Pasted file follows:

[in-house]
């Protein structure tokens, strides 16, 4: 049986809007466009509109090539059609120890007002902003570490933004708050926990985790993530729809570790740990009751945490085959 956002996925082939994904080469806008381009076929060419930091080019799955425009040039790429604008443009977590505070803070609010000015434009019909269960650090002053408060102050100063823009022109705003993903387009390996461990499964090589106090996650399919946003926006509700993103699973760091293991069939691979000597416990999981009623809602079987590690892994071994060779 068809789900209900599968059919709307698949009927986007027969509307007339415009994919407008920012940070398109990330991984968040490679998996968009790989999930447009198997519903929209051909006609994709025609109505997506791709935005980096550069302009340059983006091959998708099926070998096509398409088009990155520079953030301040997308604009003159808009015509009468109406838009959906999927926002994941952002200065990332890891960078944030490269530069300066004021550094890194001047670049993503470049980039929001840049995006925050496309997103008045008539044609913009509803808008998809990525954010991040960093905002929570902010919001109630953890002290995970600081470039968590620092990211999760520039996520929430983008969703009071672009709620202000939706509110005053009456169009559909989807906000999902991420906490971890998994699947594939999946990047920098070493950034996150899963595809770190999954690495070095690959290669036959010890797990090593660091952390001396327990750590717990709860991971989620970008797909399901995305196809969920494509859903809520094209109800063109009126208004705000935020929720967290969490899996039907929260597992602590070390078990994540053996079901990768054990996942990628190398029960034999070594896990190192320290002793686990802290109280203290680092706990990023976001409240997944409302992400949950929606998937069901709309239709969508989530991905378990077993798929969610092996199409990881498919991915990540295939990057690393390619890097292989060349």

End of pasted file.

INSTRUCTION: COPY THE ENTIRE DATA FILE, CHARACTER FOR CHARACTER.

[in-house]
């Protein structure tokens, strides 16, 4: 049986809007466009509109090539059609120890007002902003570490933004708050926990985790993530729809570790740990009751945490085959 956002996925082939994904080469806008381009076929060419930091080019799955425009040039790429604008443009977590505070803070609010000015434009019909269960650090002053408060102050100063823009022109705003993903387009390996461990499964090589106090996650399919946003926006509700993103699973760091293991069939691979000597416990999981009623809602079987590690892994071994060779 068809789900209900599968059919709307698949009927986007027969509307007339415009994919407008920012940070398109990330991984968040490679998996968009790989999930447009198997519903929209051909006609994709025609109505997506791709935005980096550069302009340059983006091959998708099926070998096509398409088009990155520079953030301040997308604009003159808009015509009468109406838009959906999927926002994941952002200065990332890891960078944030490269530069300066004021550094890194001047670049993503470049980039929001840049995006925050496309997103008045008539044609913009509803808008998809990525954010991040960093905002929570902010919001109630953890002290995970600081470039968590620092990211999760520039996520929430983008969703009071672009709620202000939706509110005053009456169009559909989807906000999902991420906490971890998994699947594939999946990047920098070493950034996150899963595809770190999954690495070095690959290669036959010890797990090593660091952390001396327990750590717990709860991971989620970008797909399901995305196809969920494509859903809520094209109800063109009126208004705000935020929720967290969490899996039907929260597992602590070390078990994540053996079901990768054990996942990628190398029960034999070594896990190192320290002793686990802290109280203290680092706990990023976001409240997944409302992400949950929606998937069901709309239709969508989530991905378990077993798929969610092996199409990881498919991915990540295939990057690393390619890097292989060349």